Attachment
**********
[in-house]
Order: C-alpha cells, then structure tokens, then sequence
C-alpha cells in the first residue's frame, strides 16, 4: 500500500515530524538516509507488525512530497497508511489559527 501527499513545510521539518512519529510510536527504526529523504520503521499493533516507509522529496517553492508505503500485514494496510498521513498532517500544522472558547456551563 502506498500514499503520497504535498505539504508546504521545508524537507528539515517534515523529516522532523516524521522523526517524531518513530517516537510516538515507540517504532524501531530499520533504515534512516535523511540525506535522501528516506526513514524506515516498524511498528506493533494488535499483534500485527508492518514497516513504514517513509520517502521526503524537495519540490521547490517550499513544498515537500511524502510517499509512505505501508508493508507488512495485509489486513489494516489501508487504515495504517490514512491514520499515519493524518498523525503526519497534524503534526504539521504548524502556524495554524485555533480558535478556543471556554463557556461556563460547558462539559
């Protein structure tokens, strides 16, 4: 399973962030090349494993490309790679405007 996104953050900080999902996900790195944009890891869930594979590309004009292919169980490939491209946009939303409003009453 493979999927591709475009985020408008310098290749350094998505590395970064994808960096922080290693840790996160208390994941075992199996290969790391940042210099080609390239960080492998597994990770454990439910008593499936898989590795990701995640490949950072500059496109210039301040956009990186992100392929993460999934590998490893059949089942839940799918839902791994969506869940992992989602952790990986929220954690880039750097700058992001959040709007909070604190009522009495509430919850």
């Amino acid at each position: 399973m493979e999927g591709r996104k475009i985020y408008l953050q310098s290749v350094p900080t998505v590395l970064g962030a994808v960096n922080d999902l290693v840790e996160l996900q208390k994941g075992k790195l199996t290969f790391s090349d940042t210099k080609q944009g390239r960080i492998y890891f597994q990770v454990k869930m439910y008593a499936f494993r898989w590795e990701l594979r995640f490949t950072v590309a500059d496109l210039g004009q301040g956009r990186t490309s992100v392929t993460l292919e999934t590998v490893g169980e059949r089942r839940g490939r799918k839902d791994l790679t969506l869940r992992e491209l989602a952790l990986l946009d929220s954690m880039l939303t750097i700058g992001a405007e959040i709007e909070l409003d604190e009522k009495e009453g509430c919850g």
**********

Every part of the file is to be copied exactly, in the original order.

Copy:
[in-house]
Order: C-alpha cells, then structure tokens, then sequence
C-alpha cells in the first residue's frame, strides 16, 4: 500500500515530524538516509507488525512530497497508511489559527 501527499513545510521539518512519529510510536527504526529523504520503521499493533516507509522529496517553492508505503500485514494496510498521513498532517500544522472558547456551563 502506498500514499503520497504535498505539504508546504521545508524537507528539515517534515523529516522532523516524521522523526517524531518513530517516537510516538515507540517504532524501531530499520533504515534512516535523511540525506535522501528516506526513514524506515516498524511498528506493533494488535499483534500485527508492518514497516513504514517513509520517502521526503524537495519540490521547490517550499513544498515537500511524502510517499509512505505501508508493508507488512495485509489486513489494516489501508487504515495504517490514512491514520499515519493524518498523525503526519497534524503534526504539521504548524502556524495554524485555533480558535478556543471556554463557556461556563460547558462539559
């Protein structure tokens, strides 16, 4: 399973962030090349494993490309790679405007 996104953050900080999902996900790195944009890891869930594979590309004009292919169980490939491209946009939303409003009453 493979999927591709475009985020408008310098290749350094998505590395970064994808960096922080290693840790996160208390994941075992199996290969790391940042210099080609390239960080492998597994990770454990439910008593499936898989590795990701995640490949950072500059496109210039301040956009990186992100392929993460999934590998490893059949089942839940799918839902791994969506869940992992989602952790990986929220954690880039750097700058992001959040709007909070604190009522009495509430919850």
């Amino acid at each position: 399973m493979e999927g591709r996104k475009i985020y408008l953050q310098s290749v350094p900080t998505v590395l970064g962030a994808v960096n922080d999902l290693v840790e996160l996900q208390k994941g075992k790195l199996t290969f790391s090349d940042t210099k080609q944009g390239r960080i492998y890891f597994q990770v454990k869930m439910y008593a499936f494993r898989w590795e990701l594979r995640f490949t950072v590309a500059d496109l210039g004009q301040g956009r990186t490309s992100v392929t993460l292919e999934t590998v490893g169980e059949r089942r839940g490939r799918k839902d791994l790679t969506l869940r992992e491209l989602a952790l990986l946009d929220s954690m880039l939303t750097i700058g992001a405007e959040i709007e909070l409003d604190e009522k009495e009453g509430c919850g």